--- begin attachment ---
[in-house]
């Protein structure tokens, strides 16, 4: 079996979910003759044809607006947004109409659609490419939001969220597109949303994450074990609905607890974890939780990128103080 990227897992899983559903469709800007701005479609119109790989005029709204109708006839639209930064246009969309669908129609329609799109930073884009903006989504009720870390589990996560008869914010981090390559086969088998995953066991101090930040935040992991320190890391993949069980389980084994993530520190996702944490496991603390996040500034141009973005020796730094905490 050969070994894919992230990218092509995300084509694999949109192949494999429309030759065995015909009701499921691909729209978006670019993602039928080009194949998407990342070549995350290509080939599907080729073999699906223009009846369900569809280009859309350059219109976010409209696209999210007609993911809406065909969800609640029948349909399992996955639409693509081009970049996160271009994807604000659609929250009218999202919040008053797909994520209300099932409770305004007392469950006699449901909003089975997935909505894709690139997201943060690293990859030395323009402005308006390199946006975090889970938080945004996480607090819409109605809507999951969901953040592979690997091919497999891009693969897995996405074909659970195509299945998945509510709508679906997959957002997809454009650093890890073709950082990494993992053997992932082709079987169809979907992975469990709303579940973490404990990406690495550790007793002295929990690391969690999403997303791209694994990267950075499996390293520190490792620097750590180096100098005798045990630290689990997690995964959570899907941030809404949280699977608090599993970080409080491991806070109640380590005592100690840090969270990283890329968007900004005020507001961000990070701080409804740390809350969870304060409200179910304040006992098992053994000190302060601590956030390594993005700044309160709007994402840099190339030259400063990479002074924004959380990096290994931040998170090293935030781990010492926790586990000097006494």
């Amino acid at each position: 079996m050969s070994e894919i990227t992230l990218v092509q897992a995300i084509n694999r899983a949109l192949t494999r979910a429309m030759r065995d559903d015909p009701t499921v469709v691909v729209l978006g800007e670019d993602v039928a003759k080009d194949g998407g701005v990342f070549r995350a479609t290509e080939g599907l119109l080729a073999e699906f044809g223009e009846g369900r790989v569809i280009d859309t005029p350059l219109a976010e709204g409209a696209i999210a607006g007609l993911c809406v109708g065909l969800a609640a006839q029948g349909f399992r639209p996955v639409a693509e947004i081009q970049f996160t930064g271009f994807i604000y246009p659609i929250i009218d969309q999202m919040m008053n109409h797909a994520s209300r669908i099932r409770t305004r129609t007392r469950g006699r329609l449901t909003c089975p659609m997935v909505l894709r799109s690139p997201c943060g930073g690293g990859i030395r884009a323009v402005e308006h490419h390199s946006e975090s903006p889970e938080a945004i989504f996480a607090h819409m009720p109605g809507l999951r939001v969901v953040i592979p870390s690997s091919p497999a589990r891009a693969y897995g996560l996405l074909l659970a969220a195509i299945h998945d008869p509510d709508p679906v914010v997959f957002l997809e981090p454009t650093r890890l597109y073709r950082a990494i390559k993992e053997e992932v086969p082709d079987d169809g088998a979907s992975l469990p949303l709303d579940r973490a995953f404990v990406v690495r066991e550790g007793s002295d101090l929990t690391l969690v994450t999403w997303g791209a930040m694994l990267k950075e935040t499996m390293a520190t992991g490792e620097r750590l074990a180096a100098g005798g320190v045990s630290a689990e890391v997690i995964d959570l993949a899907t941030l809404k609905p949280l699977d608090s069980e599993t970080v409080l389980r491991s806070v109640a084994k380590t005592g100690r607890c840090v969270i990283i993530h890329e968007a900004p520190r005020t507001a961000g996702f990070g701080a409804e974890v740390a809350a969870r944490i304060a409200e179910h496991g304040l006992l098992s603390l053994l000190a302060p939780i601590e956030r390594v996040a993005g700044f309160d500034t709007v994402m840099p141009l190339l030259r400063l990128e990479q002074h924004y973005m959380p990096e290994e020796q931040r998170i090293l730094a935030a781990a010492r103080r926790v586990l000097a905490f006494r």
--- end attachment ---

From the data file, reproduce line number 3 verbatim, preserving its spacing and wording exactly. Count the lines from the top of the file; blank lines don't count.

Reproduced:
């Amino acid at each position: 079996m050969s070994e894919i990227t992230l990218v092509q897992a995300i084509n694999r899983a949109l192949t494999r979910a429309m030759r065995d559903d015909p009701t499921v469709v691909v729209l978006g800007e670019d993602v039928a003759k080009d194949g998407g701005v990342f070549r995350a479609t290509e080939g599907l119109l080729a073999e699906f044809g223009e009846g369900r790989v569809i280009d859309t005029p350059l219109a976010e709204g409209a696209i999210a607006g007609l993911c809406v109708g065909l969800a609640a006839q029948g349909f399992r639209p996955v639409a693509e947004i081009q970049f996160t930064g271009f994807i604000y246009p659609i929250i009218d969309q999202m919040m008053n109409h797909a994520s209300r669908i099932r409770t305004r129609t007392r469950g006699r329609l449901t909003c089975p659609m997935v909505l894709r799109s690139p997201c943060g930073g690293g990859i030395r884009a323009v402005e308006h490419h390199s946006e975090s903006p889970e938080a945004i989504f996480a607090h819409m009720p109605g809507l999951r939001v969901v953040i592979p870390s690997s091919p497999a589990r891009a693969y897995g996560l996405l074909l659970a969220a195509i299945h998945d008869p509510d709508p679906v914010v997959f957002l997809e981090p454009t650093r890890l597109y073709r950082a990494i390559k993992e053997e992932v086969p082709d079987d169809g088998a979907s992975l469990p949303l709303d579940r973490a995953f404990v990406v690495r066991e550790g007793s002295d101090l929990t690391l969690v994450t999403w997303g791209a930040m694994l990267k950075e935040t499996m390293a520190t992991g490792e620097r750590l074990a180096a100098g005798g320190v045990s630290a689990e890391v997690i995964d959570l993949a899907t941030l809404k609905p949280l699977d608090s069980e599993t970080v409080l389980r491991s806070v109640a084994k380590t005592g100690r607890c840090v969270i990283i993530h890329e968007a900004p520190r005020t507001a961000g996702f990070g701080a409804e974890v740390a809350a969870r944490i304060a409200e179910h496991g304040l006992l098992s603390l053994l000190a302060p939780i601590e956030r390594v996040a993005g700044f309160d500034t709007v994402m840099p141009l190339l030259r400063l990128e990479q002074h924004y973005m959380p990096e290994e020796q931040r998170i090293l730094a935030a781990a010492r103080r926790v586990l000097a905490f006494r």